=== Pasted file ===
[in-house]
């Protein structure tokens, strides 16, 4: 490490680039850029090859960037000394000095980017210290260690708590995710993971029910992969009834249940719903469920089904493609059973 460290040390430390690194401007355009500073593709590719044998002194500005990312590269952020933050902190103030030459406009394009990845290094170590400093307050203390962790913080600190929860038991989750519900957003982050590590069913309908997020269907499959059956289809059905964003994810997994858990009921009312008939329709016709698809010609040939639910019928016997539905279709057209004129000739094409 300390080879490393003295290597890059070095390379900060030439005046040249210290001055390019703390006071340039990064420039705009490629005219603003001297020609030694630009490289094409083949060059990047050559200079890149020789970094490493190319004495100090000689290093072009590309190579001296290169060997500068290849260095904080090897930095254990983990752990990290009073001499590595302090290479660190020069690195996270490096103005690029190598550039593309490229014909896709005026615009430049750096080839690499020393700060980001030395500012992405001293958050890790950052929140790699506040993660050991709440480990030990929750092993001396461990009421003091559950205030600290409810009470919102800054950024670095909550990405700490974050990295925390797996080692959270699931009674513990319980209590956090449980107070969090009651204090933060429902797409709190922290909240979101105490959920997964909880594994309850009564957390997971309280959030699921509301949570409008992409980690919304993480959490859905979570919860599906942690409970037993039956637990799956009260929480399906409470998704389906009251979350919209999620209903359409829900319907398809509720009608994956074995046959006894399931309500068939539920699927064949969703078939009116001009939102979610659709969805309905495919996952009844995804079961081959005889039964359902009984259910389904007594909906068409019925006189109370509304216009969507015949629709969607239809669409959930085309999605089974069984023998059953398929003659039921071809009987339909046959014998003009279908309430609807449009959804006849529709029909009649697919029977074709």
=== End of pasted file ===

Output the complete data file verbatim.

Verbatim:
[in-house]
């Protein structure tokens, strides 16, 4: 490490680039850029090859960037000394000095980017210290260690708590995710993971029910992969009834249940719903469920089904493609059973 460290040390430390690194401007355009500073593709590719044998002194500005990312590269952020933050902190103030030459406009394009990845290094170590400093307050203390962790913080600190929860038991989750519900957003982050590590069913309908997020269907499959059956289809059905964003994810997994858990009921009312008939329709016709698809010609040939639910019928016997539905279709057209004129000739094409 300390080879490393003295290597890059070095390379900060030439005046040249210290001055390019703390006071340039990064420039705009490629005219603003001297020609030694630009490289094409083949060059990047050559200079890149020789970094490493190319004495100090000689290093072009590309190579001296290169060997500068290849260095904080090897930095254990983990752990990290009073001499590595302090290479660190020069690195996270490096103005690029190598550039593309490229014909896709005026615009430049750096080839690499020393700060980001030395500012992405001293958050890790950052929140790699506040993660050991709440480990030990929750092993001396461990009421003091559950205030600290409810009470919102800054950024670095909550990405700490974050990295925390797996080692959270699931009674513990319980209590956090449980107070969090009651204090933060429902797409709190922290909240979101105490959920997964909880594994309850009564957390997971309280959030699921509301949570409008992409980690919304993480959490859905979570919860599906942690409970037993039956637990799956009260929480399906409470998704389906009251979350919209999620209903359409829900319907398809509720009608994956074995046959006894399931309500068939539920699927064949969703078939009116001009939102979610659709969805309905495919996952009844995804079961081959005889039964359902009984259910389904007594909906068409019925006189109370509304216009969507015949629709969607239809669409959930085309999605089974069984023998059953398929003659039921071809009987339909046959014998003009279908309430609807449009959804006849529709029909009649697919029977074709």